Secondly, even the thought of running a jetski aground, say...in the Marquesas, and dragging the 800 pound behemoth for enough inland to bury it or cover it sufficiently to disguise it from search planes, would take more than one person and even then it is improbable. Even if Derek decided the best place to hide would be on one of the outlying islands, where would he get fresh water? Someone with a shallow draft boat or another jetski would have to be bringing supplies to him or else even if Derek made it to an island out there, he was certainly doomed from the start. Unless, of course, he had planned this ahead of time and knew someone with a boat to meet him offshore and lend escape. Stranger things have happened here and stranger still are right around the corner, I am sure.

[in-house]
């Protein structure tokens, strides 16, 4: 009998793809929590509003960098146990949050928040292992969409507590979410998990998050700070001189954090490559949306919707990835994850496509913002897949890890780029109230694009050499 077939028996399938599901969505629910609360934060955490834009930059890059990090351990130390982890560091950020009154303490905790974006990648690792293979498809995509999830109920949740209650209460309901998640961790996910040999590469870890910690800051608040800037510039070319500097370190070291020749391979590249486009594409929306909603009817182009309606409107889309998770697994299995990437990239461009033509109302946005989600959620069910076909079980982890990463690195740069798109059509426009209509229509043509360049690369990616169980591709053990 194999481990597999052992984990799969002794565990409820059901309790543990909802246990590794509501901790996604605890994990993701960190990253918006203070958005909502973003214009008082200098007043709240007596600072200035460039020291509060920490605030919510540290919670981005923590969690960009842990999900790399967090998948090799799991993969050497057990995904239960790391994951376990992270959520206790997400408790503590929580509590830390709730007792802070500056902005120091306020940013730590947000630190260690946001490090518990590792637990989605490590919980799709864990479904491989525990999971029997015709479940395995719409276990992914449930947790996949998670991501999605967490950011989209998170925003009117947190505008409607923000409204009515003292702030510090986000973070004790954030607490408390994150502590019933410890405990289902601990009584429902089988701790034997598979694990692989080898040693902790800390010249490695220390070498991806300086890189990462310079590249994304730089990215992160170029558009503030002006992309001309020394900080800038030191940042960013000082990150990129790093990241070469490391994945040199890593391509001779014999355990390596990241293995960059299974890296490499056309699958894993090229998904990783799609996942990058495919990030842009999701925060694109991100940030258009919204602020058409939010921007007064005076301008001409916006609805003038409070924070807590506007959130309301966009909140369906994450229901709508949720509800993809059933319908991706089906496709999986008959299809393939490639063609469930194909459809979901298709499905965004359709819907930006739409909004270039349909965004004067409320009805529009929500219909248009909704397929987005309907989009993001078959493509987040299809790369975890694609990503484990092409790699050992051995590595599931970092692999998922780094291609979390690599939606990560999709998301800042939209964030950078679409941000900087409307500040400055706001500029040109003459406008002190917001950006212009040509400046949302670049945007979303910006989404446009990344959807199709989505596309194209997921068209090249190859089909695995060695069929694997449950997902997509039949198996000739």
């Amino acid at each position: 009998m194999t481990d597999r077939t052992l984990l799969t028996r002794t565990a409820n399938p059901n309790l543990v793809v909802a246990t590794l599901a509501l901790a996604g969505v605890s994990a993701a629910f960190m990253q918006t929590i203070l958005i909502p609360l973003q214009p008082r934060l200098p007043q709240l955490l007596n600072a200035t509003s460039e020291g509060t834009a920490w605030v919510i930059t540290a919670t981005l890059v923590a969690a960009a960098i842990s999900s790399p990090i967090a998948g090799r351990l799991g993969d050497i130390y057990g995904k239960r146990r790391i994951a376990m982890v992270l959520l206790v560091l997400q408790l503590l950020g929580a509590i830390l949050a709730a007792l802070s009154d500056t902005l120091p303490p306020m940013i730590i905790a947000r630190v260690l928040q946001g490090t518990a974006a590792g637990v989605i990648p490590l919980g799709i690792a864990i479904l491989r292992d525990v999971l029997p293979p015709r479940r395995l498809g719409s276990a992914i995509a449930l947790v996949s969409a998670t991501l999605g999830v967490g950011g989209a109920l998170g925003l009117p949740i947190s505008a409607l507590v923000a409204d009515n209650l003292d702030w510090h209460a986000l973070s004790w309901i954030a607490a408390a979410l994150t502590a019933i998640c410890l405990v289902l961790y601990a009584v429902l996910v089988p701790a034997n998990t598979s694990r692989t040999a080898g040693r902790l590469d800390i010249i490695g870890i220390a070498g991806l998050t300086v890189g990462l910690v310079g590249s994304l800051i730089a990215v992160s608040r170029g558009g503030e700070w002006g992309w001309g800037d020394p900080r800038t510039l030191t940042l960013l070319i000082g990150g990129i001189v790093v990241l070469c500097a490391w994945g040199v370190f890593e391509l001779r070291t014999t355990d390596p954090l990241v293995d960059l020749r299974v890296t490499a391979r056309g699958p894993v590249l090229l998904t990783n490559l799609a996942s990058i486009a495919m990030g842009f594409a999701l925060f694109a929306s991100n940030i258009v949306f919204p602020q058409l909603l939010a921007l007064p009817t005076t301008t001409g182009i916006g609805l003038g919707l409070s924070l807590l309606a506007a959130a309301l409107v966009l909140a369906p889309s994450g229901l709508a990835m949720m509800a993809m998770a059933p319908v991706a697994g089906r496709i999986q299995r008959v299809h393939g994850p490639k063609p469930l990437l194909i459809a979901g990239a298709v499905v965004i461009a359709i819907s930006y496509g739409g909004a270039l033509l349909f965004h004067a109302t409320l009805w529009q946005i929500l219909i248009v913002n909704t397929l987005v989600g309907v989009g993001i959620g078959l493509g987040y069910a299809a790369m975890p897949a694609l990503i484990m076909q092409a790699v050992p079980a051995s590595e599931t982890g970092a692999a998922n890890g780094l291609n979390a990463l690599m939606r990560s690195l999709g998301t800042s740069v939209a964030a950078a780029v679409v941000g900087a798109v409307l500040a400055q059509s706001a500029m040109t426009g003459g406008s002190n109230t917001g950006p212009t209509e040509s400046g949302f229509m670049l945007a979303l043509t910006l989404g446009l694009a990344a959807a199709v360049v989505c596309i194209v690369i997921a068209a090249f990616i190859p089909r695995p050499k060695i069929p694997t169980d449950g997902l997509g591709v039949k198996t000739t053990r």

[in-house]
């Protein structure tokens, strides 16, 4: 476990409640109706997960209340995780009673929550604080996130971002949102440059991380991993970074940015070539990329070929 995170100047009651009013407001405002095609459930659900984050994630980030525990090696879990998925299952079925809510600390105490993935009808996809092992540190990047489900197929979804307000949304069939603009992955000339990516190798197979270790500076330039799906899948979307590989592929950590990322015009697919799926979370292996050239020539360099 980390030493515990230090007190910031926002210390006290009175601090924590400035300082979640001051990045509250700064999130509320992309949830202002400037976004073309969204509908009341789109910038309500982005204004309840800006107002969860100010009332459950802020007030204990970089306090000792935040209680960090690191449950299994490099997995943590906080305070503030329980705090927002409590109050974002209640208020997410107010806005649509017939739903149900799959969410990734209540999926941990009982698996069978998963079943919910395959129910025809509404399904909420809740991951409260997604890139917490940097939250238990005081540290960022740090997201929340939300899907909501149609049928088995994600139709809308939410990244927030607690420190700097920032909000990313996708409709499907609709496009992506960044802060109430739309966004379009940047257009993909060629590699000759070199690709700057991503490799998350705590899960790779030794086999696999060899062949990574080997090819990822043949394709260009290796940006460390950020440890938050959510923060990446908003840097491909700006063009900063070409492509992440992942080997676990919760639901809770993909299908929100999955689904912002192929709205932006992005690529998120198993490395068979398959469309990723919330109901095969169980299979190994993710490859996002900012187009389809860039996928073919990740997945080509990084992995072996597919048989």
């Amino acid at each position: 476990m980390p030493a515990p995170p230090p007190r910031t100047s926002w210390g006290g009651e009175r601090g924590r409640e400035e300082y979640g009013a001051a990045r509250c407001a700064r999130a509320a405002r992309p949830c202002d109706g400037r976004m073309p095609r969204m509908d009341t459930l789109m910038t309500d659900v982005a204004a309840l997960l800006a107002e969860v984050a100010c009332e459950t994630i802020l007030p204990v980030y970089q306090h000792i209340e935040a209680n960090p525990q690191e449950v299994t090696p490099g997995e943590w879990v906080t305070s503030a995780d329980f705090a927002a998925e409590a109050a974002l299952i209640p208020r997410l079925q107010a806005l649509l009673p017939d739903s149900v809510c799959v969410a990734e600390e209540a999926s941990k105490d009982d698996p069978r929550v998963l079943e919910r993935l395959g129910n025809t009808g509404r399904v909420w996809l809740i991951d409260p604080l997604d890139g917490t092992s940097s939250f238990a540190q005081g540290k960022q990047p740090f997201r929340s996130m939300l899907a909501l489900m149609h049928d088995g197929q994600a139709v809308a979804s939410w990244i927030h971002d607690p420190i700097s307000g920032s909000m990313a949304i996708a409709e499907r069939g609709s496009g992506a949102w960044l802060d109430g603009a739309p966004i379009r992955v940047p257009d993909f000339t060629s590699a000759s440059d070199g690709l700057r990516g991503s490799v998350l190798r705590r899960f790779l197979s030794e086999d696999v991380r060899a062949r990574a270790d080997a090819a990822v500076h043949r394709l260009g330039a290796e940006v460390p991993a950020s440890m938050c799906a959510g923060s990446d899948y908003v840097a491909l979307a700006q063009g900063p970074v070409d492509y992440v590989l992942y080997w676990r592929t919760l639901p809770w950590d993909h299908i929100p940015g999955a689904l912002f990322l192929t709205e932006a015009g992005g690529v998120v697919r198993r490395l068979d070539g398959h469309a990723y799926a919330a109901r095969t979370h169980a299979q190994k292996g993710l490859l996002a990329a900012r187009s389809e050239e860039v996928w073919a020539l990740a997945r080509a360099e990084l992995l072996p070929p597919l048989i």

My last call went to Miller, Derek's best friend and according to Gordon King, a really good guy. Miller is a commercial flats fisherman here in the Florida Keys. We talk for a while about Derek as a person and he confirms what everyone has already said. Kind, intelligent, good sense of humor, superb jetski mechanic, drank a little beer, no dope, didn't kick dogs or women, all the usual. This is a guy you want to go drinking with, he picks up the tab and is still sober enough to drive you home. A normal joe, a working stiff with a weakness for things that go fast. Except for the fact that he claimed he could not touch a computer because They tracked him that way. Except for the fact that he was delusionally paranoid and chronically avoiding the medications that would possibly have saved his life, he was just like the guy sitting next to you at the coffee shop. Or the one in the mirror...